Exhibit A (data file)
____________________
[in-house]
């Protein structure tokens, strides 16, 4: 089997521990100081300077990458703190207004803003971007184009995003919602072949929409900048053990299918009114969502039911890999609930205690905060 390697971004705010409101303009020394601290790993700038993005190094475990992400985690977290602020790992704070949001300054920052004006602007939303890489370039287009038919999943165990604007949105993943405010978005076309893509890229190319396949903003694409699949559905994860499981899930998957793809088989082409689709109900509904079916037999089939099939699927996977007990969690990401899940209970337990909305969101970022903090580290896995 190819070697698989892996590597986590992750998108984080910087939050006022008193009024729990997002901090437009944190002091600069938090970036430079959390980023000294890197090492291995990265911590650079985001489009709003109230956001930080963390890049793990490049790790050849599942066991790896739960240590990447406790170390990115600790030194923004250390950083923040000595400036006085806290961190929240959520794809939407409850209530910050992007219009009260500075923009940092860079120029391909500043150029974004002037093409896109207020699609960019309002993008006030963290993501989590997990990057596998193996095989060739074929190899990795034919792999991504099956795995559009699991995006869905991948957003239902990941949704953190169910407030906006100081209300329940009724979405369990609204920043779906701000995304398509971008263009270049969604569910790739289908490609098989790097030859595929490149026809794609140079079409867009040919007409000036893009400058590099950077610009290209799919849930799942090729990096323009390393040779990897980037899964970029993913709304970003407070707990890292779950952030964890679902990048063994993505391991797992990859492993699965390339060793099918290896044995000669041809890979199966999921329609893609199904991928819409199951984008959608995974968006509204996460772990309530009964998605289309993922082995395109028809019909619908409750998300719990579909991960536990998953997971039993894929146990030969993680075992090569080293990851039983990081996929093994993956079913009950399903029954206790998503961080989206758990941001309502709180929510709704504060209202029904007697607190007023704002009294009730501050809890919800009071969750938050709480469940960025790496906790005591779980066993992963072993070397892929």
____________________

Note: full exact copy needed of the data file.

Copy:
[in-house]
């Protein structure tokens, strides 16, 4: 089997521990100081300077990458703190207004803003971007184009995003919602072949929409900048053990299918009114969502039911890999609930205690905060 390697971004705010409101303009020394601290790993700038993005190094475990992400985690977290602020790992704070949001300054920052004006602007939303890489370039287009038919999943165990604007949105993943405010978005076309893509890229190319396949903003694409699949559905994860499981899930998957793809088989082409689709109900509904079916037999089939099939699927996977007990969690990401899940209970337990909305969101970022903090580290896995 190819070697698989892996590597986590992750998108984080910087939050006022008193009024729990997002901090437009944190002091600069938090970036430079959390980023000294890197090492291995990265911590650079985001489009709003109230956001930080963390890049793990490049790790050849599942066991790896739960240590990447406790170390990115600790030194923004250390950083923040000595400036006085806290961190929240959520794809939407409850209530910050992007219009009260500075923009940092860079120029391909500043150029974004002037093409896109207020699609960019309002993008006030963290993501989590997990990057596998193996095989060739074929190899990795034919792999991504099956795995559009699991995006869905991948957003239902990941949704953190169910407030906006100081209300329940009724979405369990609204920043779906701000995304398509971008263009270049969604569910790739289908490609098989790097030859595929490149026809794609140079079409867009040919007409000036893009400058590099950077610009290209799919849930799942090729990096323009390393040779990897980037899964970029993913709304970003407070707990890292779950952030964890679902990048063994993505391991797992990859492993699965390339060793099918290896044995000669041809890979199966999921329609893609199904991928819409199951984008959608995974968006509204996460772990309530009964998605289309993922082995395109028809019909619908409750998300719990579909991960536990998953997971039993894929146990030969993680075992090569080293990851039983990081996929093994993956079913009950399903029954206790998503961080989206758990941001309502709180929510709704504060209202029904007697607190007023704002009294009730501050809890919800009071969750938050709480469940960025790496906790005591779980066993992963072993070397892929």